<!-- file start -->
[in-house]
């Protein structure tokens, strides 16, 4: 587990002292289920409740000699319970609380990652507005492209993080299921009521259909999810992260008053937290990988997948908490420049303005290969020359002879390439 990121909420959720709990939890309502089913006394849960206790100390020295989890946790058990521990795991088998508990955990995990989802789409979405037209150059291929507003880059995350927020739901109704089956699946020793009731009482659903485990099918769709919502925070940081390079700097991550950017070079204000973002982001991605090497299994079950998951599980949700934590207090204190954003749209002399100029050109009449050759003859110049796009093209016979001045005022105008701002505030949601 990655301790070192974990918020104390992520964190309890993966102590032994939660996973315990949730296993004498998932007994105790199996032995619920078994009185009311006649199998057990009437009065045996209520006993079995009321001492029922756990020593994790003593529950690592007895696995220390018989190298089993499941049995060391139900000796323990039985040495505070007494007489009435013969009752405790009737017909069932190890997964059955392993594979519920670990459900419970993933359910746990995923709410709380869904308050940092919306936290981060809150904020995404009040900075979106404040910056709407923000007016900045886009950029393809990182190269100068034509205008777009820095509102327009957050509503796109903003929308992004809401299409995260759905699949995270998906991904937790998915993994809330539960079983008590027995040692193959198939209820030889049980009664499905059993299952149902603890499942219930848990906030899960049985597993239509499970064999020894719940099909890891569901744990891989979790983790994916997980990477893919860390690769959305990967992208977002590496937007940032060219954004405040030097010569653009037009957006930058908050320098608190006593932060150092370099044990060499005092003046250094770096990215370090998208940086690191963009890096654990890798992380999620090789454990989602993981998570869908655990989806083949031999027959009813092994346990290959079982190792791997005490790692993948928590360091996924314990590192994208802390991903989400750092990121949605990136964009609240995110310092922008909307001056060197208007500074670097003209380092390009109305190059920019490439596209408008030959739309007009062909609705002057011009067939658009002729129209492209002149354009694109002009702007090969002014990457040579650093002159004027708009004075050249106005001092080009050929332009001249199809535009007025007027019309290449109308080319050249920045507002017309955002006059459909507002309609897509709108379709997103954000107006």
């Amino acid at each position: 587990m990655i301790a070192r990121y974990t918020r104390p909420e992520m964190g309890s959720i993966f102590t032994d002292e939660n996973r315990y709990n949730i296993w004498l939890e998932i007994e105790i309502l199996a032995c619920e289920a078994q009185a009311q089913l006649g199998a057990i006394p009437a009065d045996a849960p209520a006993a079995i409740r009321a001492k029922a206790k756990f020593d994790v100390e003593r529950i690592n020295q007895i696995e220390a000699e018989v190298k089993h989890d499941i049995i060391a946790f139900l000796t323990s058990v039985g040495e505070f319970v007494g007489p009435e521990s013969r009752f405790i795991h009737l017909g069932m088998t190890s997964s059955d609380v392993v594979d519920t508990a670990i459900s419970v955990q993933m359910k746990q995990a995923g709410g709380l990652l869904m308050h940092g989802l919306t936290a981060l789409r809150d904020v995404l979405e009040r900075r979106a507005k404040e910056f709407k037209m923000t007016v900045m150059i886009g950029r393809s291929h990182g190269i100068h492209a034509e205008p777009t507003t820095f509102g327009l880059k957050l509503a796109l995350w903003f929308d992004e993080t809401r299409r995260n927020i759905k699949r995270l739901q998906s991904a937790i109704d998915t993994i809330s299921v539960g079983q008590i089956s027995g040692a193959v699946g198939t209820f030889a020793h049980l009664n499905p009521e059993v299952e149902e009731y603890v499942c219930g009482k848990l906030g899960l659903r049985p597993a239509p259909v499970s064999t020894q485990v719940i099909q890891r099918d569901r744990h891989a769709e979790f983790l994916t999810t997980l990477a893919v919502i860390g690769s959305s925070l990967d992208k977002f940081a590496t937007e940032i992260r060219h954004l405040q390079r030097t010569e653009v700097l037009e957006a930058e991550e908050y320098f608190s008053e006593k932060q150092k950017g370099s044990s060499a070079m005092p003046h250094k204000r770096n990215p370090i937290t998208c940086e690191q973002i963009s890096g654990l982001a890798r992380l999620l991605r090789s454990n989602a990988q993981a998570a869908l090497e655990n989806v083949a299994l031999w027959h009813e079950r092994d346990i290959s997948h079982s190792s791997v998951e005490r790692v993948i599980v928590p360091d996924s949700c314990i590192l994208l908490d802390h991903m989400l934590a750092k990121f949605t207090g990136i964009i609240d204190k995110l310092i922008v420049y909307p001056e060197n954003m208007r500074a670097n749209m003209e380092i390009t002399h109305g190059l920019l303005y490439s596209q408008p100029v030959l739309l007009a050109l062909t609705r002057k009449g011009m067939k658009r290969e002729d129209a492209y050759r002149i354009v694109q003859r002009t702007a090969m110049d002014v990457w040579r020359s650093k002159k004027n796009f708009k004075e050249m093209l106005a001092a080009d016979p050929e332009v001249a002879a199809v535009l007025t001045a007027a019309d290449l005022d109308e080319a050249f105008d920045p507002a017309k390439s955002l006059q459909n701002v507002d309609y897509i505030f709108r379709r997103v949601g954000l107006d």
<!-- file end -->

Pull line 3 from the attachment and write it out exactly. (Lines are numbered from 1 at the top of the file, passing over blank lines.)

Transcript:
């Amino acid at each position: 587990m990655i301790a070192r990121y974990t918020r104390p909420e992520m964190g309890s959720i993966f102590t032994d002292e939660n996973r315990y709990n949730i296993w004498l939890e998932i007994e105790i309502l199996a032995c619920e289920a078994q009185a009311q089913l006649g199998a057990i006394p009437a009065d045996a849960p209520a006993a079995i409740r009321a001492k029922a206790k756990f020593d994790v100390e003593r529950i690592n020295q007895i696995e220390a000699e018989v190298k089993h989890d499941i049995i060391a946790f139900l000796t323990s058990v039985g040495e505070f319970v007494g007489p009435e521990s013969r009752f405790i795991h009737l017909g069932m088998t190890s997964s059955d609380v392993v594979d519920t508990a670990i459900s419970v955990q993933m359910k746990q995990a995923g709410g709380l990652l869904m308050h940092g989802l919306t936290a981060l789409r809150d904020v995404l979405e009040r900075r979106a507005k404040e910056f709407k037209m923000t007016v900045m150059i886009g950029r393809s291929h990182g190269i100068h492209a034509e205008p777009t507003t820095f509102g327009l880059k957050l509503a796109l995350w903003f929308d992004e993080t809401r299409r995260n927020i759905k699949r995270l739901q998906s991904a937790i109704d998915t993994i809330s299921v539960g079983q008590i089956s027995g040692a193959v699946g198939t209820f030889a020793h049980l009664n499905p009521e059993v299952e149902e009731y603890v499942c219930g009482k848990l906030g899960l659903r049985p597993a239509p259909v499970s064999t020894q485990v719940i099909q890891r099918d569901r744990h891989a769709e979790f983790l994916t999810t997980l990477a893919v919502i860390g690769s959305s925070l990967d992208k977002f940081a590496t937007e940032i992260r060219h954004l405040q390079r030097t010569e653009v700097l037009e957006a930058e991550e908050y320098f608190s008053e006593k932060q150092k950017g370099s044990s060499a070079m005092p003046h250094k204000r770096n990215p370090i937290t998208c940086e690191q973002i963009s890096g654990l982001a890798r992380l999620l991605r090789s454990n989602a990988q993981a998570a869908l090497e655990n989806v083949a299994l031999w027959h009813e079950r092994d346990i290959s997948h079982s190792s791997v998951e005490r790692v993948i599980v928590p360091d996924s949700c314990i590192l994208l908490d802390h991903m989400l934590a750092k990121f949605t207090g990136i964009i609240d204190k995110l310092i922008v420049y909307p001056e060197n954003m208007r500074a670097n749209m003209e380092i390009t002399h109305g190059l920019l303005y490439s596209q408008p100029v030959l739309l007009a050109l062909t609705r002057k009449g011009m067939k658009r290969e002729d129209a492209y050759r002149i354009v694109q003859r002009t702007a090969m110049d002014v990457w040579r020359s650093k002159k004027n796009f708009k004075e050249m093209l106005a001092a080009d016979p050929e332009v001249a002879a199809v535009l007025t001045a007027a019309d290449l005022d109308e080319a050249f105008d920045p507002a017309k390439s955002l006059q459909n701002v507002d309609y897509i505030f709108r379709r997103v949601g954000l107006d």